The invention described herein may be manufactured and used by or for the Government of the United States for all governmental purposes without the payment of any royalty.

BACKGROUND OF THE INVENTION

A helicopter attempting to land on sandy or dusty terrain is often enveloped by a dense cloud of dust and particles in a condition that has become known as a “brown-out”. This condition obscures the pilot's vision so severely as to make such a landing a safety threat to the aircraft and to persons in the aircraft and on the ground. The nose-up landing posture often needed for such a landing contributes to the danger of the landing by also making the observation of the helicopter final destination site and interfering features such as vehicles, persons, ground features and structures more difficult. Events of this type became notably newsworthy several years ago in connection with the 1980 attempt to rescue American hostages from captivity in Iran as was authorized by President Jimmy Carter, see for example the published article titled “The Desert One Debacle” appearing in a more recent, May 2006, issue of the magazine THE ATLANTIC MONTHLY. Numerous other items of press coverage of the events preceding and succeeding this rescue attempt appeared in publications originating near the time of the event. The present invention provides significant relief for certain helicopter threats encountered during this rescue attempt and under similar conditions.

SUMMARY OF THE INVENTION

The present invention therefore provides for enhanced knowledge of an anticipated helicopter landing site.

It is therefore an object of the present invention to provide this enhanced knowledge during a helicopter landing interval when normal pilot vision is precluded by helicopter rotor wash dispatched dust clouds.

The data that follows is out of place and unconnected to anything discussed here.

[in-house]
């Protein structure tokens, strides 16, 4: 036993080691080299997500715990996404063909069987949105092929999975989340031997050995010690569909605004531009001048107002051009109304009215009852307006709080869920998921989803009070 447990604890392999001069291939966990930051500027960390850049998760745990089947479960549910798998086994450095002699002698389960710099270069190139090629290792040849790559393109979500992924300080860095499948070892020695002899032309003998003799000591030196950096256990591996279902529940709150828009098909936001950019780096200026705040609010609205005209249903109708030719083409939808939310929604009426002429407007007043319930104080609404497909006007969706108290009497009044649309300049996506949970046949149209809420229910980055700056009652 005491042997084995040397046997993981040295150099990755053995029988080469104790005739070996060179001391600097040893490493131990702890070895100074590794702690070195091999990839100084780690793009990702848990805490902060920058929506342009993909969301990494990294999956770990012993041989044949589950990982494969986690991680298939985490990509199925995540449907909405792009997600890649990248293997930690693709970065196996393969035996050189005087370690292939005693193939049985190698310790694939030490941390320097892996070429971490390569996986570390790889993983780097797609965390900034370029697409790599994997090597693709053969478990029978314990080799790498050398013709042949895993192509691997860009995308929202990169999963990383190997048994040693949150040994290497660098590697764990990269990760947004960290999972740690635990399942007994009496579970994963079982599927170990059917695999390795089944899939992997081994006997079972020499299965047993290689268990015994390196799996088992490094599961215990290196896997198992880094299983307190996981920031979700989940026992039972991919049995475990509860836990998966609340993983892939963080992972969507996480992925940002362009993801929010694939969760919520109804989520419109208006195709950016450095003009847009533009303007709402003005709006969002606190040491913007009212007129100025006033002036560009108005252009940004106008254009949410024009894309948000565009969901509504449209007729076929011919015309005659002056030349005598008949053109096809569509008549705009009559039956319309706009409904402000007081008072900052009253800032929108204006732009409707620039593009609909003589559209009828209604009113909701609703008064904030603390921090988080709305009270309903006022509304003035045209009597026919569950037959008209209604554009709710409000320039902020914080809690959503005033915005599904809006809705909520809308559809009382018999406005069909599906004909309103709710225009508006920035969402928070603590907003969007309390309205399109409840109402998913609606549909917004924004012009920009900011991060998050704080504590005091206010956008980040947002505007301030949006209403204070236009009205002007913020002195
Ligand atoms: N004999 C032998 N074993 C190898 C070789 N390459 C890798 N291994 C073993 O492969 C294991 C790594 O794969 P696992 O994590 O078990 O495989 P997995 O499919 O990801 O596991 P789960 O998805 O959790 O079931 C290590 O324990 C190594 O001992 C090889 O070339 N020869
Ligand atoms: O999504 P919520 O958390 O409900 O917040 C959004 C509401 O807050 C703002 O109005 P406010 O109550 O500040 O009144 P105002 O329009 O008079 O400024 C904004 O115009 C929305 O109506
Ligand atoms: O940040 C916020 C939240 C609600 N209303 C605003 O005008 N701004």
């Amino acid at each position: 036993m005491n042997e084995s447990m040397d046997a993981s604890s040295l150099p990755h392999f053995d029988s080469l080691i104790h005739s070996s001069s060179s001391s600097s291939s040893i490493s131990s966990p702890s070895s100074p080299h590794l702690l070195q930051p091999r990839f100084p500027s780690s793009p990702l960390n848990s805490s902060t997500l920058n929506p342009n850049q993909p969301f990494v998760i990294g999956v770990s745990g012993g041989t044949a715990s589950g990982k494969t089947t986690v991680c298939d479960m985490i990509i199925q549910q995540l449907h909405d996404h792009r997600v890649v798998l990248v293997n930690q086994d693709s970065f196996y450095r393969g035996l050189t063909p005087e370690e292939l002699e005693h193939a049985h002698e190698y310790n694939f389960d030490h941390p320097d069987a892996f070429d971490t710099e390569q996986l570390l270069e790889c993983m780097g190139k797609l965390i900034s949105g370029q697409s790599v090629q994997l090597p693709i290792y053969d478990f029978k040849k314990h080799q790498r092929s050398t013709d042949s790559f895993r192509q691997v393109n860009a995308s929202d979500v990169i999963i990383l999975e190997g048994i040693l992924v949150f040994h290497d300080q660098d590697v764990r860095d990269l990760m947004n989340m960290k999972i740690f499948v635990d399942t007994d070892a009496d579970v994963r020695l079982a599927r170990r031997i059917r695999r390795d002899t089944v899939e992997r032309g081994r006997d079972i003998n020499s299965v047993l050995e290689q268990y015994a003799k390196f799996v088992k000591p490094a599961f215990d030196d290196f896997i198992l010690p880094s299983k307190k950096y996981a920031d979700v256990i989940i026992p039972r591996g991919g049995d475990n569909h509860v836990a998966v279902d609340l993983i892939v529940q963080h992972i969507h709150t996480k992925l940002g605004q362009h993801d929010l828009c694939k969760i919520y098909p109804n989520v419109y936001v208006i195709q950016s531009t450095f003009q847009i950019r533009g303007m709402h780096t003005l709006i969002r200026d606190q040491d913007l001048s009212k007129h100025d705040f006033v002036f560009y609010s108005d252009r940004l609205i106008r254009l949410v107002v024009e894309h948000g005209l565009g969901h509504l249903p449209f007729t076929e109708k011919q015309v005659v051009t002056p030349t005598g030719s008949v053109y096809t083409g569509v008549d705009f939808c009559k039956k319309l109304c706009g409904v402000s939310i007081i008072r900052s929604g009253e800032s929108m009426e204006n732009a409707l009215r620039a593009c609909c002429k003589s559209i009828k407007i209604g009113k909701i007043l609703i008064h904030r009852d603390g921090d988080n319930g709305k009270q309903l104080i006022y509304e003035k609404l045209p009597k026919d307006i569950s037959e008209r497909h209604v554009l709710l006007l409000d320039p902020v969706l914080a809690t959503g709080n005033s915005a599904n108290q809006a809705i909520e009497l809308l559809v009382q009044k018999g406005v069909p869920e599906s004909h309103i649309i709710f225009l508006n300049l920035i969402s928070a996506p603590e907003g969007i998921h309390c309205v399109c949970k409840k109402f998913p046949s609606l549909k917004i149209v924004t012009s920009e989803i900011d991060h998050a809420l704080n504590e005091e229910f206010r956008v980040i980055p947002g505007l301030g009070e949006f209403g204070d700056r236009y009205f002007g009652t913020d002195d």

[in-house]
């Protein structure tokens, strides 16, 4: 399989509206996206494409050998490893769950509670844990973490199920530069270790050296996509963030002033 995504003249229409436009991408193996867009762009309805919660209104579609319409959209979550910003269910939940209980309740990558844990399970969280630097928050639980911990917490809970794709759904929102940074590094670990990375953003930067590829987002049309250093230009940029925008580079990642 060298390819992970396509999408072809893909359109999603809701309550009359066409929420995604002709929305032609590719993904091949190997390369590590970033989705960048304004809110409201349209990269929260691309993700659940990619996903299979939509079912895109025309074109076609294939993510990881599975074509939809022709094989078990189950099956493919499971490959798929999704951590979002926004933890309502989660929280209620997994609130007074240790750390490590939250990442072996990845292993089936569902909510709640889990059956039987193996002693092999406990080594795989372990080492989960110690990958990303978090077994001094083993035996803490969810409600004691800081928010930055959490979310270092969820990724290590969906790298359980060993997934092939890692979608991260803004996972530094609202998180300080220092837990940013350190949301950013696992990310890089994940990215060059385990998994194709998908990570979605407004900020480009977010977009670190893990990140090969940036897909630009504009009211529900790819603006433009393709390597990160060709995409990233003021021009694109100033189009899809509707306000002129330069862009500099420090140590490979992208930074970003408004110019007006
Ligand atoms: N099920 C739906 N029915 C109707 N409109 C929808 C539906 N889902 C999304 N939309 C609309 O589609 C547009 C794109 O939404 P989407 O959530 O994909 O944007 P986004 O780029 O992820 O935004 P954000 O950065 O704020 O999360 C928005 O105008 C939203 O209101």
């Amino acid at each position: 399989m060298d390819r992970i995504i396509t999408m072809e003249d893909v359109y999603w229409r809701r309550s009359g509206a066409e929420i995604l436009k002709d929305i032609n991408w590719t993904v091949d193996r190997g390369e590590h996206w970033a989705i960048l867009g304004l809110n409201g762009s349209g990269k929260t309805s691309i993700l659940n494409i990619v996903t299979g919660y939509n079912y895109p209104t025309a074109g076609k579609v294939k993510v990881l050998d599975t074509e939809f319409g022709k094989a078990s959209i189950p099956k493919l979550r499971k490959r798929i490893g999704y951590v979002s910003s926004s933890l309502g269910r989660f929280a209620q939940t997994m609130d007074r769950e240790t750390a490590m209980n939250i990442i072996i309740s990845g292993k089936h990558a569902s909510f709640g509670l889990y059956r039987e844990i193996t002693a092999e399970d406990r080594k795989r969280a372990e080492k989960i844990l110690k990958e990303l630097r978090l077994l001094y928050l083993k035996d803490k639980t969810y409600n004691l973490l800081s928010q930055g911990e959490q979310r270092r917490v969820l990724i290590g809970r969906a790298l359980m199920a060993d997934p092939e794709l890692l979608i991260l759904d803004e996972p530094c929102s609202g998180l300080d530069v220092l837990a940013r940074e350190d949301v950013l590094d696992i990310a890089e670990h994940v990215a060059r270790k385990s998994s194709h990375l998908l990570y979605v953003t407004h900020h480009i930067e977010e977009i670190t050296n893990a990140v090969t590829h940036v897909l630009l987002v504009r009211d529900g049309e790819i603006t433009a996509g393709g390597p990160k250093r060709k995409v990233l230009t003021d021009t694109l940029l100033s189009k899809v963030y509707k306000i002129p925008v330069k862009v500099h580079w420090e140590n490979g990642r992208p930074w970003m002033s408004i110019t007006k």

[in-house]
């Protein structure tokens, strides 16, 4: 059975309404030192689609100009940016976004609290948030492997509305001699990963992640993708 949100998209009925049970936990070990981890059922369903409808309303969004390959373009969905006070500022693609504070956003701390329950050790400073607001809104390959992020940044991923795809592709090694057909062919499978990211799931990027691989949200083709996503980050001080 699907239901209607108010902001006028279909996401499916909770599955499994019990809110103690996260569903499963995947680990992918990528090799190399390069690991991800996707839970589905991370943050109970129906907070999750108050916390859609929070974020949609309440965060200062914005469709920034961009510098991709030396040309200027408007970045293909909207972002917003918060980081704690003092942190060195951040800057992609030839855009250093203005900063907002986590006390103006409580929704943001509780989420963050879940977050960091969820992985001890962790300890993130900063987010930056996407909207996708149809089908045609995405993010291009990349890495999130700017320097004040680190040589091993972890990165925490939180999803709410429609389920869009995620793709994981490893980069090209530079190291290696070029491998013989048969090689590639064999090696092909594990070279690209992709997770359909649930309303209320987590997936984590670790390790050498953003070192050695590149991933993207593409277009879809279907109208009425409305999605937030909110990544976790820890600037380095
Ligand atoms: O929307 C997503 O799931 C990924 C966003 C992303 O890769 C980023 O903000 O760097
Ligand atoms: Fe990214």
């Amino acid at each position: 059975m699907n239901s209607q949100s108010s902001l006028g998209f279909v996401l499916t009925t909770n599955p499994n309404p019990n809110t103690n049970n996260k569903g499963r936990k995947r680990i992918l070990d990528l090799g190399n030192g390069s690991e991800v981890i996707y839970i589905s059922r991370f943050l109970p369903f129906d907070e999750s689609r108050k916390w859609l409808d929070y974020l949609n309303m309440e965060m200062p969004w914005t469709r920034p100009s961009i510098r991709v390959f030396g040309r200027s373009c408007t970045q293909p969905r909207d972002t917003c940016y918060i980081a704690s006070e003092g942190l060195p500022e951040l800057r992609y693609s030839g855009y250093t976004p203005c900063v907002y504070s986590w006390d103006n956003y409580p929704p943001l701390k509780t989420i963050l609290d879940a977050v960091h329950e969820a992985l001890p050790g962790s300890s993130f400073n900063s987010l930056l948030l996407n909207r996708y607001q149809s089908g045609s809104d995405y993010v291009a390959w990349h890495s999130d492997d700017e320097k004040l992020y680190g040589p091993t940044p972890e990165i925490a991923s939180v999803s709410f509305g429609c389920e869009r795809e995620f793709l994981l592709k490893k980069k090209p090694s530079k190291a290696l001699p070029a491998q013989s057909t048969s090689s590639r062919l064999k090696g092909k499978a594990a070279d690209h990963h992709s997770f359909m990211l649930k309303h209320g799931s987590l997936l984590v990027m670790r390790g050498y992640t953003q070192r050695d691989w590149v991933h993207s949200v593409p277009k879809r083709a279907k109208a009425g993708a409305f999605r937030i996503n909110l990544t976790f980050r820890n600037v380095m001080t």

It is another object of the invention to provide a prediction-based view of an obscured helicopter landing site.

It is another object of the invention to apply a conversion between helicopter flight parameters and updated helicopter landing site characteristics.

It is another object of the invention to apply a conversion between helicopter flight parameters obtained from an inertial navigation system and an updated three-dimensional landing site graphic representation of a landing site.

It is another object of the invention to provide helicopter landing site photographic or graphic characteristics based on data received from a plurality of differing helicopter terrain sensors.

It is another object of the invention to use three-dimensional data achieved by sensing a sequence of two- or three-dimensional data events preceding a helicopter landing sequence.

It is another object of the invention to provide a three-dimensional graphic model usable by a pilot during the final phases of a helicopter landing sequence.

It is another object of the invention to provide a predictive display for a helicopter landing that is updated from a helicopter internal navigation system source in response to a brown-out event.

It is another object of the invention to provide a predictive display for a helicopter landing that is updated from yaw, pitch, roll, altitude and speed data available within a helicopter internal navigation system.

It is another object of the invention to provide assistance for a current priority problem for U.S. Air Force military personnel.